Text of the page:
Walerian Borowczyk

film 1 of 5


Film Review by Dean Duncan Jun 29, 2015

Walerian Borowczyk and Jan Lenica are making films first, but do we know Jan Švankmajer a little better these days? If that’s the case, then let’s say that Dom is a Švankmajer kind of avant garde film. Films by Maya Deren or Stan Brakhage or Andrei Tarkovsky can feel insularly inaccessible. There are symbols operating, but they can be so personal, so private even, that we frequently don’t know what to make of them.

Dom doesn’t seem to be a completely private communication. It’s meaning something. But what, exactly? Given that Borowczyk and Lenica are still working in Poland, maybe it partly means, as it were, three Eastern European things. They are familiar from and properly associated with the work of Franz Kafka, but he is definitely not the only one working in this register. The first thing is thing is Anxiety, which is not only the film’s subject, but it’s method too. It hovers, portends, vaguely but undeniably threatens, both on the image and the sound tracks. The second thing is that in certain political situations, under certain repressive regimes, artists often choose to communicate in a parables. These parables can serve as purloined letters, as it were, in plain sight, but hiding.

We should be cautious here: just because this is Poland, doesn’t mean that the Polish thing is necessarily a masked critique of Communism. On the other hand, things that people say during Depressions or World Wars tend at least to touch upon those subjects.

The other East European thing operates independent of regime, and can be challengingly and most profitably found in all sorts of other settings too. (See our review for Last Year at Marienbad, q.v.) This is that an opaque story actually becomes as much a perceptual object as a narrative one. There is a nominal subject, but in many important ways the story is you, grappling.

We’re somewhere in those territories with this able animation. There’s great wit and agility on display, and something of an anthology of approaches as well. Borowczyk and Lenica are capable in a number of animation registers, and they richly reference several key avant garde traditions. Motifs are established, repeated and transformed in ways that are suggestive of the Dream, of surrealism and the Absurd. As such there is much here of frustrating comedy and incipient fatality.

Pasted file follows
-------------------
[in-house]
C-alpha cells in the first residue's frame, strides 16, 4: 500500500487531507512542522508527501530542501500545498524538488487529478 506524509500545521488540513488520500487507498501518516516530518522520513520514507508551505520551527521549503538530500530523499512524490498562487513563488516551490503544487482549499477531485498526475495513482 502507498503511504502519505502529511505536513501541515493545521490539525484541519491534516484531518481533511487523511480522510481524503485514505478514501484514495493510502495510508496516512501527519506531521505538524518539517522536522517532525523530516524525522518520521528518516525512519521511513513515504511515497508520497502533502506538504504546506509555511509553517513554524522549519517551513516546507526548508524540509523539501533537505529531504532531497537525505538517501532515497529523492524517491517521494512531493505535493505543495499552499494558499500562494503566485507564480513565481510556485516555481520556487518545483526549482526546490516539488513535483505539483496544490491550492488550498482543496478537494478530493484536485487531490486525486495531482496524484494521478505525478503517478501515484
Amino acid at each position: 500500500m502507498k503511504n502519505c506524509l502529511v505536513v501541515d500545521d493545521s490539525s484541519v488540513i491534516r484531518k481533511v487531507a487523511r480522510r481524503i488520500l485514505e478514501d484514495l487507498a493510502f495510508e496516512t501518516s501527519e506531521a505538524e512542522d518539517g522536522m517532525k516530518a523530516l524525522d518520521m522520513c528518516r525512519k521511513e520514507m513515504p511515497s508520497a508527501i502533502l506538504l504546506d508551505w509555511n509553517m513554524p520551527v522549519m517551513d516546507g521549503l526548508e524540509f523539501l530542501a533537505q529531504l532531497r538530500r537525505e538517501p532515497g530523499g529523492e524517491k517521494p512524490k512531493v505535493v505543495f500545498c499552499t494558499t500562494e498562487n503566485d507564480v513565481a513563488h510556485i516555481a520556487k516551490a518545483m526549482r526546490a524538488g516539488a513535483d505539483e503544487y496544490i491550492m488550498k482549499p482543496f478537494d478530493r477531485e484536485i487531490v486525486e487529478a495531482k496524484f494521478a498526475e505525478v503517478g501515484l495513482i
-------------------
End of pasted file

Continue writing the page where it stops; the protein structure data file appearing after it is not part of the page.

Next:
Dom means House, or this forbidding, shifting, almost confrontational structure which begins and ends the film. Inside we go, and find this recurring woman, a collage of objects, the funny and finally quite beautiful back and forth fight between the Muybridge figures. The repatriation and repurposing of images here is positively inspiring; why don’t we/our kids make more films like this?

There’s a voracious wig that, among other things, drinks a glass of milk (!—decay that doesn’t have the decency to at least be dead; very Švankmajer!), a Duchampian man who keeps coming through the door and hanging up his hat, a confounding montage of photographs and kids’ illustrations, the recurring woman who now embraces the mannequin head, which accordingly dissolves, or rather decomposes. Now, finally, back to the forbidding, shifting, almost confrontational structure.

It’s the same image as before, basically, but given what we’ve just seen it’s not the same either. In this Dom is quite similar to Roman Polanski’s roughly contemporaneous, quite terrifying The Lamp, as well as Švankmajer’s later The Flat (1968). They’re all saying something, but not in the plot-and-character fashion that we might be more accustomed to. Those things are not what we have to worry about here. Still, worry might be the right word. Most provocative, and very positively.